Another of Osherow’s rabbis pipes up in the 13th stanza (the 2nd on page 62) and suggests that she ask her Holocaust survivor father-in-law, who, she assures us, would give us exactly the answer we expect: “Psalms? Are you crazy? Don’t you get it? The SS was always screaming in our ears.”
Then, we have another shift of stream-of-consciousness as the poet remembers her own inability as a child to fathom starvation. (Stanzas 17-19, bottom of page 62 to top of page 63 of the handout.) The line from Psalm 37 about substituting spirituality for nourishment didn’t ring true for her as a child and she refused to recite it. But, wait a second – here is another rabbi stepping forward to ask whether David might not have seen the children of the righteous begging for bread simply because he never even looked. Or, maybe he looked, but he had a vision problem, or maybe it was a mental block, which prevented him from seeing. Then, the poet reminds us exactly who this David, composer of psalms, was. It was he who, as a young man, killed the giant, Goliath, with only a slingshot.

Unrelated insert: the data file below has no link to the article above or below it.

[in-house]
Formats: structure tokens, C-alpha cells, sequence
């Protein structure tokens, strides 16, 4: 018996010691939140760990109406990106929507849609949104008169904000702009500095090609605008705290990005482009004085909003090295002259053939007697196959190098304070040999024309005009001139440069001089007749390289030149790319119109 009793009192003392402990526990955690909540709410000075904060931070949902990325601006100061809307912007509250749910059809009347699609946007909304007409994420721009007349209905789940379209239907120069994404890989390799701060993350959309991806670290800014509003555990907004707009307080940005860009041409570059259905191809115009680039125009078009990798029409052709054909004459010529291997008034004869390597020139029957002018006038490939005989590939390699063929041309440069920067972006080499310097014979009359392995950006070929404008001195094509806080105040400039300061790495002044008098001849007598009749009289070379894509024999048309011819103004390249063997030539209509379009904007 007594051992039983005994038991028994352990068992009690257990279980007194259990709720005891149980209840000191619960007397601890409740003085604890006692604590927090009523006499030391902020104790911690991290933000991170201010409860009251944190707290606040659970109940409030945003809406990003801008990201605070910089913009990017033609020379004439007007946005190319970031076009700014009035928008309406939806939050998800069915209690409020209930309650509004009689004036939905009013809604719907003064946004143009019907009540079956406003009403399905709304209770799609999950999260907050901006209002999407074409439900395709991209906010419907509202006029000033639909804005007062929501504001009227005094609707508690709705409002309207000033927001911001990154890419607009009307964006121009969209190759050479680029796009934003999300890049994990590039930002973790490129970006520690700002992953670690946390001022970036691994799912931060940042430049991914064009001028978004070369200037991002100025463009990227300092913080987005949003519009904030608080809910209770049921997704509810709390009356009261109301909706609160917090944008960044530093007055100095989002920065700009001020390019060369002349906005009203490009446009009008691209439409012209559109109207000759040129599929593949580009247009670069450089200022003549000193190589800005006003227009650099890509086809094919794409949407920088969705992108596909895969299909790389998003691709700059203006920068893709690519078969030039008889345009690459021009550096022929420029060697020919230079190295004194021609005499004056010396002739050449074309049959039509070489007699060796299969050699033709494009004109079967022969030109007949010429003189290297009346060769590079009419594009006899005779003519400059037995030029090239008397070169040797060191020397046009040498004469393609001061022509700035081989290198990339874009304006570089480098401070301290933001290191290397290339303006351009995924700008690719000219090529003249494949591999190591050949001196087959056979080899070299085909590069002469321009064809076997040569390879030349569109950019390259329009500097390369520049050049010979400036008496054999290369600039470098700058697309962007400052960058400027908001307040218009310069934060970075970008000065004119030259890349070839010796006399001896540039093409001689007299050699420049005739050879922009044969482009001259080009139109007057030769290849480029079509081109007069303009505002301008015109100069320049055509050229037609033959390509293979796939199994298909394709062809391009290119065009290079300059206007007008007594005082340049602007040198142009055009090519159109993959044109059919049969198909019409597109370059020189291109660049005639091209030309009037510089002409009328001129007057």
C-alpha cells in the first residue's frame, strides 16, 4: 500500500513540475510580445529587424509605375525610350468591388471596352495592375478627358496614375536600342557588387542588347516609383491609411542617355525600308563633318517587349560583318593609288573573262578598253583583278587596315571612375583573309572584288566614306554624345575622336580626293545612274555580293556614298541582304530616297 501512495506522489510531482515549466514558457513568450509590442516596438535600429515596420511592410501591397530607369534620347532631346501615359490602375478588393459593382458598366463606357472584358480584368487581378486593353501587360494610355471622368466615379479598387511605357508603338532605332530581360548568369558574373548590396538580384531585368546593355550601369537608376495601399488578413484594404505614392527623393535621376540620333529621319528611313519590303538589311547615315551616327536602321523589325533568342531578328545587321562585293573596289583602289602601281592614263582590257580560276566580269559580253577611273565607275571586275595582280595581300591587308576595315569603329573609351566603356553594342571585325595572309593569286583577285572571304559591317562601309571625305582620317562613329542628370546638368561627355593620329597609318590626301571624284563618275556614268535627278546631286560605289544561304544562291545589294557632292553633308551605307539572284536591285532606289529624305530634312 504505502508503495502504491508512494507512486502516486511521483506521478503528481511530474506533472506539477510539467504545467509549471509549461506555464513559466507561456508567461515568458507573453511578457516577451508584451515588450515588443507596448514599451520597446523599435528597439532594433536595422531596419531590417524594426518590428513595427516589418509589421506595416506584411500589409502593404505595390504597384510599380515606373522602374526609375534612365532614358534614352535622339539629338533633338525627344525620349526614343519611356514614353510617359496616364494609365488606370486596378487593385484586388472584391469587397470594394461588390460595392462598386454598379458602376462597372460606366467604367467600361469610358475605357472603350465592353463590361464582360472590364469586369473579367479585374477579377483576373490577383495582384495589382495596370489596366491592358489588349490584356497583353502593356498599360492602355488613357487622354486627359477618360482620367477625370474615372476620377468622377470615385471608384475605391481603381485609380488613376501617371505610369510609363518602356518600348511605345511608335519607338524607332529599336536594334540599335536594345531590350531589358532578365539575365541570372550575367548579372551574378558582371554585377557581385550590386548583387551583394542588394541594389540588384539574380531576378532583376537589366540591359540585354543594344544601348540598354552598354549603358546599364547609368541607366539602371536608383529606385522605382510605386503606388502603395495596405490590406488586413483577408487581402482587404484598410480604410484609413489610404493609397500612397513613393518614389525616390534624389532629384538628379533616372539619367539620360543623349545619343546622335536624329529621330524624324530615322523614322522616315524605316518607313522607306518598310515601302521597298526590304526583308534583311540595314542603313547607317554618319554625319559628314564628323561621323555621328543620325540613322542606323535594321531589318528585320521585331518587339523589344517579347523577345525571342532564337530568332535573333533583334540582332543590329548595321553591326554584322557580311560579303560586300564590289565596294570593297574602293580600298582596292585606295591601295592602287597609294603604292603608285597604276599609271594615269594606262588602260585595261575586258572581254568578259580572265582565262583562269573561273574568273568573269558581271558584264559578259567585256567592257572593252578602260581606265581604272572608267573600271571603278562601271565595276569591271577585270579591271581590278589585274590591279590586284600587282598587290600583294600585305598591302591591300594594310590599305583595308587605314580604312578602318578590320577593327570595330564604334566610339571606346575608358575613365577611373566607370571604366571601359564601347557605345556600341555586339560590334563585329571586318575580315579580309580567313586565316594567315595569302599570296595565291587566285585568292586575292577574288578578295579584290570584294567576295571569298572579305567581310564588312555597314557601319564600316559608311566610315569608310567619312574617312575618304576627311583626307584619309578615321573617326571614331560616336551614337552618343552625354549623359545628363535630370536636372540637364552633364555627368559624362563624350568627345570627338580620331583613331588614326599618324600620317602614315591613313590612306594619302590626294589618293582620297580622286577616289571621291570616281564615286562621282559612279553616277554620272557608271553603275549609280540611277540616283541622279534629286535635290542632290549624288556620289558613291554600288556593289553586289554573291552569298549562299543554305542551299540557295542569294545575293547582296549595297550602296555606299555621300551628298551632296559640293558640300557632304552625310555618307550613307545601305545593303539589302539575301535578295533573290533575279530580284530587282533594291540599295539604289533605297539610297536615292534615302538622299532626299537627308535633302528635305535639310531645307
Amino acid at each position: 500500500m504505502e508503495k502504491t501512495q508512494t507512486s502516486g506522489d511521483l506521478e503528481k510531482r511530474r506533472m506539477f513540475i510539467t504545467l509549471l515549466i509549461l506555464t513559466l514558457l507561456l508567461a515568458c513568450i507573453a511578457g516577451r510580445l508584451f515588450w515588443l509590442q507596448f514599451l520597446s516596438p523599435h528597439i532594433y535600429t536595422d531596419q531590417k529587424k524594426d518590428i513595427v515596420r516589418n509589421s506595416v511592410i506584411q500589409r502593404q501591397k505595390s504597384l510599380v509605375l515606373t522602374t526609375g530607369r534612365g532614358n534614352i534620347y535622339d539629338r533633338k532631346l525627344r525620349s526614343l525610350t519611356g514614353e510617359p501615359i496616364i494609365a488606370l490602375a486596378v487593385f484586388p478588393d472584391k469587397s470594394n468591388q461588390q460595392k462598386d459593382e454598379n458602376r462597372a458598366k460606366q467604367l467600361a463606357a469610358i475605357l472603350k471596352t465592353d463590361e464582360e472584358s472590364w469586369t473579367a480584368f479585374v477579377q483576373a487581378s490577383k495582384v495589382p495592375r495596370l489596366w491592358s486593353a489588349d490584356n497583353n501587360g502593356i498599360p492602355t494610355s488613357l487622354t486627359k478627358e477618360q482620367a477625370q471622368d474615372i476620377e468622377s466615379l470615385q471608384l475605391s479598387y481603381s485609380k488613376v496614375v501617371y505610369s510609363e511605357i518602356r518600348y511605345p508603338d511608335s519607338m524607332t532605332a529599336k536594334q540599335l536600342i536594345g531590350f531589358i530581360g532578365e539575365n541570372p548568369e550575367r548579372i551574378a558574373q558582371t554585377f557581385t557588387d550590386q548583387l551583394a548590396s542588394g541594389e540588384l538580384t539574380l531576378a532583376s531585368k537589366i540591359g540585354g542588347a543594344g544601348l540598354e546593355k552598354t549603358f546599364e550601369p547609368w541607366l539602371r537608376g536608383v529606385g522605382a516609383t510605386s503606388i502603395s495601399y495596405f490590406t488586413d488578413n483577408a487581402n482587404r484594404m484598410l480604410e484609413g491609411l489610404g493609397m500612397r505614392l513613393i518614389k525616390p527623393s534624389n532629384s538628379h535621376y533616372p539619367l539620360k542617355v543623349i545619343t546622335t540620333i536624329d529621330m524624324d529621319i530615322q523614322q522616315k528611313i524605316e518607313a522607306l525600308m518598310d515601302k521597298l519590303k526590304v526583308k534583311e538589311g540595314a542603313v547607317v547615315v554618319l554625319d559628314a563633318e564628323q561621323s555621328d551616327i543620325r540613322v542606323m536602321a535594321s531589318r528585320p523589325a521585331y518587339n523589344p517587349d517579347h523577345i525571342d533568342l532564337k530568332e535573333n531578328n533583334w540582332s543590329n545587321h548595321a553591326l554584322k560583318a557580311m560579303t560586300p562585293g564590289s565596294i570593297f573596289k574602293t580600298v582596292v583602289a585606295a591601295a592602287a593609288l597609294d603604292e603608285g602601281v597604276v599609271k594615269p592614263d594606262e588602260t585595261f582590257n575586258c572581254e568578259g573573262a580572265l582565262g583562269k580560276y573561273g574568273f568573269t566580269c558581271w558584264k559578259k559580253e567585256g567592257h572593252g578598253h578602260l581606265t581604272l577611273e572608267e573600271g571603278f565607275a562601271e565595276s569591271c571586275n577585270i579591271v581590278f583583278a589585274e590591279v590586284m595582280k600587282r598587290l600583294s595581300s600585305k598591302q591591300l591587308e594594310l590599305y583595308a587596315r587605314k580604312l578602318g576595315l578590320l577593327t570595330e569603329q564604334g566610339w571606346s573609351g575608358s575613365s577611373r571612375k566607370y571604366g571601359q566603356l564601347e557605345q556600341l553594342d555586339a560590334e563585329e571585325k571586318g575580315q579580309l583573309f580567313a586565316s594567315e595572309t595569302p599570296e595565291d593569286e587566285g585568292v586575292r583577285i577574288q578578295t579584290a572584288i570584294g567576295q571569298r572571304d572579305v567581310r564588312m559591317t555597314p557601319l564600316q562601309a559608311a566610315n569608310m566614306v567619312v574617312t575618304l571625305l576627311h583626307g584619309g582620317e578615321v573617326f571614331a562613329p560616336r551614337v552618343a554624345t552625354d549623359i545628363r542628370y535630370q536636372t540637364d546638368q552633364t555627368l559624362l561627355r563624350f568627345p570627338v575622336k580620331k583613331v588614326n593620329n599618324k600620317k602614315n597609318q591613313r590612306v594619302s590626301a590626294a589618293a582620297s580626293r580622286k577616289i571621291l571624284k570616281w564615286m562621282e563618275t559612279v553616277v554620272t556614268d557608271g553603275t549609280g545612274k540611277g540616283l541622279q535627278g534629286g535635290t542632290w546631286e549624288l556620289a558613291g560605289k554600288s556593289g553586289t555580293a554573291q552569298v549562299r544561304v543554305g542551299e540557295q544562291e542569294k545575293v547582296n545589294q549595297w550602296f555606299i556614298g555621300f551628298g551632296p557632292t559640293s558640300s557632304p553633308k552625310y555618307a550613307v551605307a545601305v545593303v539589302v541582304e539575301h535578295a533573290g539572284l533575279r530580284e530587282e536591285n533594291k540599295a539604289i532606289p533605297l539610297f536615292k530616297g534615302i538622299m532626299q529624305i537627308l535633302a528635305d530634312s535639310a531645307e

Moving ahead quickly, Osherow acknowledges that, of course, we are not talking about a mere giant, a normal giant. We are speaking of Auschwitz, where none of the normal rules of living and dying applied. The rules of little Davids slaying huge Goliaths could not work there.
But though we are speaking of Auschwitz, where none of the normal rules of living and dying applied, she asks yet again, couldn’t someone waiting in line for the various indignities about to be visited upon him, couldn’t one of those people about to have his or her head shaved and teeth pulled . . .? Couldn’t one of them have recited the psalm, heard the psalm in his head, believed in the psalm, in these moments of utmost denigration of the human soul? Was it possible? And, if so, how could it have been?
[textwrap_image align=”right”][/textwrap_image]Laurel Kallen is a poet and fiction writer who teaches at the City University of New York. She is the recipient of the 2009 Stark Short Fiction Award and the Teacher/Writer Award. Her work has appeared in journals that include Atlanta Review, Big Bridge, Portland Review,Devil’s Lake, Amarillo Bay, Willow Review, Jabberwock, and Lyre, Lyre. She is the author ofThe Forms of Discomfort, a collection of poetry by Finishing Line Press. Kallen has reviewed poetry for American Book Review, Pleiades, and Big City Lit. She writes by feeling uncomfortable at least once a day.